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When To Plant Flower Seeds 1

when to plant flower seeds 1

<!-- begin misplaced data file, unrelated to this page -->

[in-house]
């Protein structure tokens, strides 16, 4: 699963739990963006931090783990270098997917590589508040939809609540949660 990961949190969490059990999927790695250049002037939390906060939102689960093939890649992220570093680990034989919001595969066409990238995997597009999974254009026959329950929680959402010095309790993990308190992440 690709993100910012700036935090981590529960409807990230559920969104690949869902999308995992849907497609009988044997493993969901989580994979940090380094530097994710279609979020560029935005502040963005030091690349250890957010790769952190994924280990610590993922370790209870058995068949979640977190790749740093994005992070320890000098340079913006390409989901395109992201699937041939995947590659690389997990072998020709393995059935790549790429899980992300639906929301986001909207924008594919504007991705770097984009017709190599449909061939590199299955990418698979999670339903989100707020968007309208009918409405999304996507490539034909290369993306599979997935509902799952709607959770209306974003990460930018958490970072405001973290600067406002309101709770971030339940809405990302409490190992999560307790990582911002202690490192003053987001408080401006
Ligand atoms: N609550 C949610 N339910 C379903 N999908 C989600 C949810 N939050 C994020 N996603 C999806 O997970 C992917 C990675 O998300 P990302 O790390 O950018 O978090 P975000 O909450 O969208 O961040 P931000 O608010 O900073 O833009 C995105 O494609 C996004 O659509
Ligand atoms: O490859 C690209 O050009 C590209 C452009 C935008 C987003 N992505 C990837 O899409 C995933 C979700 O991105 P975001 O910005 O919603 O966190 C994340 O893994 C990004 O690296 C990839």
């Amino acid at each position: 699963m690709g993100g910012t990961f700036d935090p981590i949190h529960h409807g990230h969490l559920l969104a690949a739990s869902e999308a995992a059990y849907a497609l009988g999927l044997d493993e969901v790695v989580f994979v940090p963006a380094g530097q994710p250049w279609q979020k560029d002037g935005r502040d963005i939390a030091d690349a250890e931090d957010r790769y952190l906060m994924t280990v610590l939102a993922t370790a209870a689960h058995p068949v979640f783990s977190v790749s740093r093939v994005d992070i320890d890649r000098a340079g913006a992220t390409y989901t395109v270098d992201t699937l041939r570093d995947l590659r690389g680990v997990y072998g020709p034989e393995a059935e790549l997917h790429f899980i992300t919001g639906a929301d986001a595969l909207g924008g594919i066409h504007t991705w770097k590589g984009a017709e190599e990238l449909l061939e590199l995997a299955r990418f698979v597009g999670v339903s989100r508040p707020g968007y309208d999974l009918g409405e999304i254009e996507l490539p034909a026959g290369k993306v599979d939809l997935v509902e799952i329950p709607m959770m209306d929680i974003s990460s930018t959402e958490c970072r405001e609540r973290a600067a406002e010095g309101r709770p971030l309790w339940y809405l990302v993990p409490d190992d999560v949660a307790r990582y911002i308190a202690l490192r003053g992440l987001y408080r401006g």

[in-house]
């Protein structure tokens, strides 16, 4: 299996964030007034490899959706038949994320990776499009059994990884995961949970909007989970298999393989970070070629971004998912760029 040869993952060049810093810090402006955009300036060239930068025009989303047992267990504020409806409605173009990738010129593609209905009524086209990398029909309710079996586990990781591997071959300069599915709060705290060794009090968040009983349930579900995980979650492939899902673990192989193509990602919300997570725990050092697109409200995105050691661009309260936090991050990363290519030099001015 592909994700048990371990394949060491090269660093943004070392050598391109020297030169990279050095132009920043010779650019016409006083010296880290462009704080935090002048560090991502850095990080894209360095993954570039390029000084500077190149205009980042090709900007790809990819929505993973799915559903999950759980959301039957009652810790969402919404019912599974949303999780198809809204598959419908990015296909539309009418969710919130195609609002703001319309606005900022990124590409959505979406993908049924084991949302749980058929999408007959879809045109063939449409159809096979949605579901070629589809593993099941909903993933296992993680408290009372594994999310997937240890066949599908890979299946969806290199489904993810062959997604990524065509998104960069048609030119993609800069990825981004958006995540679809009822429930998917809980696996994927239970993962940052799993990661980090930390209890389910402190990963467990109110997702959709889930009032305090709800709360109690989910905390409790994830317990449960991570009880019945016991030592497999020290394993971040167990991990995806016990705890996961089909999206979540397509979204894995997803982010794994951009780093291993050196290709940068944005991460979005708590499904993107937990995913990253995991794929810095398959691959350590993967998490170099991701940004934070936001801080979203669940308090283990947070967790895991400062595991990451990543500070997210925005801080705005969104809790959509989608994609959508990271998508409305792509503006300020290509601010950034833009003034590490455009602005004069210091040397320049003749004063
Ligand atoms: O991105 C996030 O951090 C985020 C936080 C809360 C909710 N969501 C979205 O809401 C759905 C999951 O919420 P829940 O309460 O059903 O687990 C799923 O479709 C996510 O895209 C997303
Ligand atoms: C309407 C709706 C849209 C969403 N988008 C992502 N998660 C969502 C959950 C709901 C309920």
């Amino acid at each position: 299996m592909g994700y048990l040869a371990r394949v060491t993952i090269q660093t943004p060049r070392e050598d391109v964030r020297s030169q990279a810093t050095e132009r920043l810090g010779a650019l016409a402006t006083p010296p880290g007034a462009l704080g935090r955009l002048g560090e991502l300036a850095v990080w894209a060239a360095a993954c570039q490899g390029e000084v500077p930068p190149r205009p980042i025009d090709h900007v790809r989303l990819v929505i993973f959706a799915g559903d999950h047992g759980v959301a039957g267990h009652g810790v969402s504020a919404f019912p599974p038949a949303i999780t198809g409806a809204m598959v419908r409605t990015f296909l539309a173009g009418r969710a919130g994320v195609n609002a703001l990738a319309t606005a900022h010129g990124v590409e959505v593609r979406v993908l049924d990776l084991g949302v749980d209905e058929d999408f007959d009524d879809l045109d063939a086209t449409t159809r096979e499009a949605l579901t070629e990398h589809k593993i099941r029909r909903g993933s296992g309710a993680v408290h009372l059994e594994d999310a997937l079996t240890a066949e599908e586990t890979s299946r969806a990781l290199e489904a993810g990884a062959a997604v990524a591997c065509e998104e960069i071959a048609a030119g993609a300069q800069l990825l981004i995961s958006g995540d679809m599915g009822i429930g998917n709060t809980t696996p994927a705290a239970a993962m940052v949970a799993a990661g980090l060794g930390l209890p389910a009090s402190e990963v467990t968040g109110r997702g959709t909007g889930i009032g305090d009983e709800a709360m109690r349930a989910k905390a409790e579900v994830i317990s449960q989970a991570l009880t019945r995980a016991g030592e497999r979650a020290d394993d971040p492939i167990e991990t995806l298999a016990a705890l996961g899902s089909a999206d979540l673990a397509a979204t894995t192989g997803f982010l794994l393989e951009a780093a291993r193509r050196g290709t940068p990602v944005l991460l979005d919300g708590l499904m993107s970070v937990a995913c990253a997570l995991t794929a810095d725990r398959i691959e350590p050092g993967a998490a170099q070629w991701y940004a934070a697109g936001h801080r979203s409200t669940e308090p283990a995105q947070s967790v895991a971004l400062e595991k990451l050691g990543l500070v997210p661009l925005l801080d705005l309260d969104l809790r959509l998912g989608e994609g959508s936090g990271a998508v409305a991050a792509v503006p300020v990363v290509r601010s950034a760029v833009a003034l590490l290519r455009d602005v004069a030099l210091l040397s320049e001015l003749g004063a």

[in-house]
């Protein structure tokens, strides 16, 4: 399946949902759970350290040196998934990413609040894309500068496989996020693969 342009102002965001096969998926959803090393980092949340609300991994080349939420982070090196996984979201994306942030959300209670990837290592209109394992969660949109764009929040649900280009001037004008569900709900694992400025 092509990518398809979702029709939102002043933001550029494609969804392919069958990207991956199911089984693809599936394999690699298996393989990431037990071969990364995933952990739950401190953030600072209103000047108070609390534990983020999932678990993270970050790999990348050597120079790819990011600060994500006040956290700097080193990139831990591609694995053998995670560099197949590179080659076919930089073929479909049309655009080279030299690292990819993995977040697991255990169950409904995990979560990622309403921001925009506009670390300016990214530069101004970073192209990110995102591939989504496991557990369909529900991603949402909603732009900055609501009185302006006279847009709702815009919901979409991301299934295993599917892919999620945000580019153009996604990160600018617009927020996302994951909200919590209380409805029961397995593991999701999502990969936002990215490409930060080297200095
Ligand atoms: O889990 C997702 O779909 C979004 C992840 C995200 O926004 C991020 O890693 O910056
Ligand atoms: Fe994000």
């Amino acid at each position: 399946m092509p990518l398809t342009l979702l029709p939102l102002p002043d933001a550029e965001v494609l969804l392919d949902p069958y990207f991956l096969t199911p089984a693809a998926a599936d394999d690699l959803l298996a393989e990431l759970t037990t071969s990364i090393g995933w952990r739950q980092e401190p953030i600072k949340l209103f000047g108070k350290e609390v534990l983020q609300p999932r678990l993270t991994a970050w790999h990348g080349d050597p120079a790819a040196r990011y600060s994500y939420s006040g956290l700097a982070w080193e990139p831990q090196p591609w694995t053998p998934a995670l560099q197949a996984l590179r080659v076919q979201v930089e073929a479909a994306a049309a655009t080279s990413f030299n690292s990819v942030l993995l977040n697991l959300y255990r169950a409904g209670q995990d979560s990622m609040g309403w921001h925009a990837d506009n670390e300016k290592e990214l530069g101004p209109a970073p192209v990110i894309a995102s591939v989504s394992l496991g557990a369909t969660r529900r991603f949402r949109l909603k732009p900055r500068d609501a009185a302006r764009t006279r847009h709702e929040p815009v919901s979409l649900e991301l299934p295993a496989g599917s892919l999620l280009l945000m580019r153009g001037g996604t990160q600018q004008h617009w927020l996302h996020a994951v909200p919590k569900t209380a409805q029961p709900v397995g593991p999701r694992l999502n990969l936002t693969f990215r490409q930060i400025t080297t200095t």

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No matter what kinds of annuals you grow, here are a few things you might want to know before getting started (if you haven't grown plants from seed before, be sure to read Seedstarting Made Easy): What size are the seeds? This may seem like a peculiar concern, but if you're going to plant your flower seeds directly into the garden, or put individual seeds into peat pots, the seeds need to be large enough to handle. Dust-like seeds (such as petunias and snapdragons) will get lost if you try to direct-sow them (plant them right into the garden). The seeds in the "easy" list at right, are all one-eighth inch or larger. Are there any special germination requirements? Though most seeds prefer to germinate in darkness, some require the lights on. Sometimes seeds (such as lupines, sweet peas and morning glories) have very tough seed coats and should be soaked or nicked before planting. Some seeds will also take their time germinating. While most will be up in four to seven days, for some it's normal to take three to four weeks to get going. How rapidly will the seedlings grow? This is a tricky one because growth rate is genetically programmed, but is also influenced by growing conditions. Plants grow much more rapidly in an 80-degree greenhouse than under a grow light in a cool basement. Some annuals, such as impatiens, will be a good size for transplanting when they're about eight weeks old. But if you start your zinnias eight weeks before transplanting, they'll be root-bound and too tall by the time they go into the garden. Most gardeners sow fast-growing annuals, such as sunflowers, bachelor buttons, calendulas, zinnias and nasturtiums right into the garden. I agree that it's not worth the trouble to grow these seeds indoors for just three to four weeks, and also run the risk of transplant shock. How long will it take from germination to bloom? The seed packet should tell you how many "days to bloom", which means how long it takes from germination to flowering. If you have a short growing season and the packet says it will be 80 or 90 days to bloom, you will need to start the seeds indoors if you want to see them flower for a couple weeks before frost. The easiest annuals to start from seed (see list at right) usually come into flower very quickly, often blooming just 50 to 70 days after planting. How cold-hardy are the plants? Seeds of hardy annuals can be planted directly in the garden as early in the spring as the soil can be worked. Once the seeds have germinated, the young plants will usually tolerate a light frost and temperatures down to about 25 degrees F. Half-hardy annuals can be started indoors six to eight weeks before transplanting, or planted right in the garden once the soil has begun to warm up. Most will tolerate a light frost, but be prepared to protect young seedlings if temperatures drop. Tender annuals can be sown directly in the garden, but only after all danger of frost has passed. These cold-sensitive seeds can also be sown indoors four to six weeks before the last spring frost date. Transplant into the garden when you are confident that nighttime temperatures will stay above 40 degrees F.

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